CROSS-REFERENCE TO RELATED APPLICATION(S)
This application claims the benefit of U.S. Provisional Patent Application No. 60/629,688, filed on Nov. 19, 2004.
The disclosed embodiments, in general, relate to antenna systems and, in particular, to a broadband high-gain active antenna system.
Most antenna developments up to this point have focused on traditional passive power transduction mechanisms, which rely on matching the radiation resistance of the antenna structure to the intrinsic impedance of free space and matching the output terminal impedance of the antenna structure to the input impedance of the receive system. There are numerous passive matching techniques and geometries that have been developed over the many years antenna technology has been in existence. Most of the innovation in antenna technology has been in the Aerospace, Defense, and Satellite Communications industries, while Commercial Radio and Television have long relied upon technology that has been available for over 40 years.
The current Television (TV) spectrum extends from 54 MHz to 806 MHz, corresponding to wavelengths ranging from 5.6 meters to 37 centimeters respectively. The more efficient, passive TV antenna designs commonly used can be relatively large and involve fairly elaborate geometries, to accommodate this range of frequencies. Typical TV antenna designs range from simple narrowband dipole structures, designed to be ½ of a wavelength at the frequency of interest, to more exotic broadband structures such as the log periodic dipole array, which consists of several dipoles of decreasing size arranged coaxially. An efficient log periodic array can exceed 3 meters in length, with the longest dipole element reaching up to 2.7 meters. An array of this size can achieve gains as high as 5 dB to 9 dB over that of a dipole, which typically is around 2 dBI at a resonant ½ wavelength. This advantage over the dipole is a result of directive gain associated with the particular combination and relative phasing of the array elements. The single dipole has a bi-directional radiation/reception pattern and a bandwidth of around 30%, whereas the log periodic array is designed for a highly directional radiation/reception pattern and can accommodate bandwidths of several octaves.
Electrically small antennas are becoming more common in recent years due to size constraints imposed on many wireless consumer electronics. Also, there is a growing interest in this technology within the TV broadcast community as applied to indoor analog and digital TV reception and the indoor reception of Datacasting services. For example, a consumer residing in an apartment may require a high-gain directive antenna to receive broadcast DTV and/or an on-demand movie service via Datacasting, but does not have the space to utilize a typical log-periodic array. In this case, only an electrically small, broadband, high-gain antenna, with some directive selectivity for interference rejection, would be practical.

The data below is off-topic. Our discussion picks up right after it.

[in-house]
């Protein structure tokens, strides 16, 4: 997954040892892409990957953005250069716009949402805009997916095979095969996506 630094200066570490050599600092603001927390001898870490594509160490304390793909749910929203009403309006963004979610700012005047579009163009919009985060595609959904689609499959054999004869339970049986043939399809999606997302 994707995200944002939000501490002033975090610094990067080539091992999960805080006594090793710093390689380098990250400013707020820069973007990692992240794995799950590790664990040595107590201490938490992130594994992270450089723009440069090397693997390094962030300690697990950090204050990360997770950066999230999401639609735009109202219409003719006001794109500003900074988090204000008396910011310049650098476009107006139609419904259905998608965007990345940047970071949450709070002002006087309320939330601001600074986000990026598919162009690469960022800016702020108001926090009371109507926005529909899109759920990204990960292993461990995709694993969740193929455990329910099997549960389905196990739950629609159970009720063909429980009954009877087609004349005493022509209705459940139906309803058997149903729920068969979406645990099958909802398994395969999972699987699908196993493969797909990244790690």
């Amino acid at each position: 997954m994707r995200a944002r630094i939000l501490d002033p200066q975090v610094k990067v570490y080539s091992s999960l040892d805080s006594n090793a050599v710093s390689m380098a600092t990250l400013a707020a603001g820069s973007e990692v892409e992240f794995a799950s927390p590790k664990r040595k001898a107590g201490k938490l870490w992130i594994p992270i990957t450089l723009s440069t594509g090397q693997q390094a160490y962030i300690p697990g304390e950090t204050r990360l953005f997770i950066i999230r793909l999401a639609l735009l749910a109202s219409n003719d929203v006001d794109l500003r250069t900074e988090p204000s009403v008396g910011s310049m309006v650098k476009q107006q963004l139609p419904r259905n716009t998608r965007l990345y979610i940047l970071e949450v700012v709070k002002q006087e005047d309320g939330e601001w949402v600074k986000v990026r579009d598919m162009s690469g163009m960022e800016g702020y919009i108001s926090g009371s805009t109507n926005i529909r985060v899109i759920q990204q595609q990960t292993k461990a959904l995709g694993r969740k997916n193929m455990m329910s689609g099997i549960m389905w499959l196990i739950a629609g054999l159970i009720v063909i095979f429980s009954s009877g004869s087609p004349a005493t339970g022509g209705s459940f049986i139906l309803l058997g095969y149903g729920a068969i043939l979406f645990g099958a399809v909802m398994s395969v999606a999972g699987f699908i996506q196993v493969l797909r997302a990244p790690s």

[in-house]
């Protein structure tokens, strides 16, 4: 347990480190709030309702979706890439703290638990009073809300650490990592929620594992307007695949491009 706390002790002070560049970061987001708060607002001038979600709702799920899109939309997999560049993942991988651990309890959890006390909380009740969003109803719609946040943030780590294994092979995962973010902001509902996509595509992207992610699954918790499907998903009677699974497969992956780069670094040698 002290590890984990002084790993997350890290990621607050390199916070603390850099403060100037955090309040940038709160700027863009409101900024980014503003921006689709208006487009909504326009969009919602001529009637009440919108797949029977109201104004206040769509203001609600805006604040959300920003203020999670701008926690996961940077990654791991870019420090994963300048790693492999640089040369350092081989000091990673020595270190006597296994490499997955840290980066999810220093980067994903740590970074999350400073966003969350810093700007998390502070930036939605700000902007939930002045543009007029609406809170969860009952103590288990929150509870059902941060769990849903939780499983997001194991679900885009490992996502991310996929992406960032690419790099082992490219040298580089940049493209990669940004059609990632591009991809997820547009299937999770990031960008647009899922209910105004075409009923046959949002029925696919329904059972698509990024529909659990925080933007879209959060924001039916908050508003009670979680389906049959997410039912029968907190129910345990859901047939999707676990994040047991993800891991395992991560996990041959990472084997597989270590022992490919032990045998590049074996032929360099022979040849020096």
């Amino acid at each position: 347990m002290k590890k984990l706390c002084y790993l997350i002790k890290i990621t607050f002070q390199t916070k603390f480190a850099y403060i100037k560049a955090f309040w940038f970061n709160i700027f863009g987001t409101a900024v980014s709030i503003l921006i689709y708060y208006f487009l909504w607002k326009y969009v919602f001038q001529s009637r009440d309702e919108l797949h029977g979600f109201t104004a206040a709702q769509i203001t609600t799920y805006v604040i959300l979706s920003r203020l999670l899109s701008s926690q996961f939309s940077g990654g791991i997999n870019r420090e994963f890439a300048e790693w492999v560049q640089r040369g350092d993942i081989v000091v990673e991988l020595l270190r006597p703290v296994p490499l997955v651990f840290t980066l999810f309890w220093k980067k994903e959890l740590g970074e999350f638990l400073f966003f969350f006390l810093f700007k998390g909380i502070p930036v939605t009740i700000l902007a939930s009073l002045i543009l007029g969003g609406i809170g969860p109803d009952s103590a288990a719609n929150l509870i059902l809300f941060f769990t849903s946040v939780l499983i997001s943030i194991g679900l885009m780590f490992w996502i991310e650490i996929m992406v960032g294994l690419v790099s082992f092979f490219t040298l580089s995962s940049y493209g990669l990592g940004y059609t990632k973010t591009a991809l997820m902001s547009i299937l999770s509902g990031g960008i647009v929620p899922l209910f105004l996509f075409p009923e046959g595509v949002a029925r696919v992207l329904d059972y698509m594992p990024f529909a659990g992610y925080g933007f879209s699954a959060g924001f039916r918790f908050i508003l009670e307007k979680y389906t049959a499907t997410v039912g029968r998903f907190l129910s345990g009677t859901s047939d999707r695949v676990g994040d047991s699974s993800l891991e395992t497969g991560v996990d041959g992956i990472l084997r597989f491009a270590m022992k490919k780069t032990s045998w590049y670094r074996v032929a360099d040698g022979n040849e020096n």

BRIEF DESCRIPTION OF THE DRAWINGS
There are indoor antennas available to the consumer designed with these applications in mind, but most perform at low efficiencies and utilize active electronics to amplify the low-level antenna output power. Antennas such as these are often referred to as “active antennas” or “integrated active antennas”, even though they are simply passive antennas with low-noise amplifiers (LNA) conditioning the output signal. The antenna section of these assemblies are acting as power transducers and still must be impedance matched to the LNA at all frequencies of interest to be useful. As a result, the indoor TV antenna designer must utilize broadband design techniques to achieve a broadband impedance match between the antenna output and the LNA input over several octaves of the TV frequency spectrum. If the additional requirement of directivity/spatial selectivity is imposed, the design becomes much more challenging.
FIG. 1 illustrates an embodiment of the invention where an antenna system is in a directive configuration.
FIG. 2 depicts a high-impedance, differential voltage amplifier circuit utilizing lossless feedback to maximize input impedance and linearity in accordance with another embodiment of the invention.
Illustrative embodiments of active antenna systems and methods are described below. The following explanation provides specific details for a thorough understanding of and enabling description for these embodiments. One skilled in the art will understand that the invention may be practiced without such details. In other instances, well-known structures and functions have not been shown or described in detail to avoid unnecessarily obscuring the description of the embodiments.
The terminology used in the description presented below is intended to be interpreted in its broadest reasonable manner, even though it is being used in conjunction with a detailed description of certain specific embodiments of the invention. Certain terms may even be emphasized below; however, any terminology intended to be interpreted in any restricted manner will be overtly and specifically defined as such in this Detailed Description section. Accordingly, the actual scope of the invention encompasses not only the disclosed embodiments, but also all equivalent ways of practicing or implementing the invention under the claims.
FIG. 1 depicts a high gain, broadband, directive active antenna system. This active antenna system consists of a pair of dipole probe elements (a) connected to a highly linear, balanced amplifier with large input impedance (b), and a tuned scatter-plate assembly (c).
This antenna system employs an electric field (E-field) sensor active antenna approach, which combines an antenna probe element or elements to a high impedance voltage amplifier to produce an E-field sensing transduction mechanism. This approach presents advantages including broadband reception due to the lack of necessity for impedance matching between the antenna probe element(s) and the high input impedance voltage amplifier. Another advantage of this approach is that the size of the antenna probe elements are not dependent upon wavelength as passive antenna geometries are in order to accomplish resonance at the frequencies of interest.
FIG. 2 depicts an amplifier embodiment, utilizing a high-impedance differential voltage amplifier design. Through the implementation of passive, lossless feedback, this differential voltage amplifier accomplishes scaleable gain, improved linearity, and greater input impedance than other common voltage amplifier designs.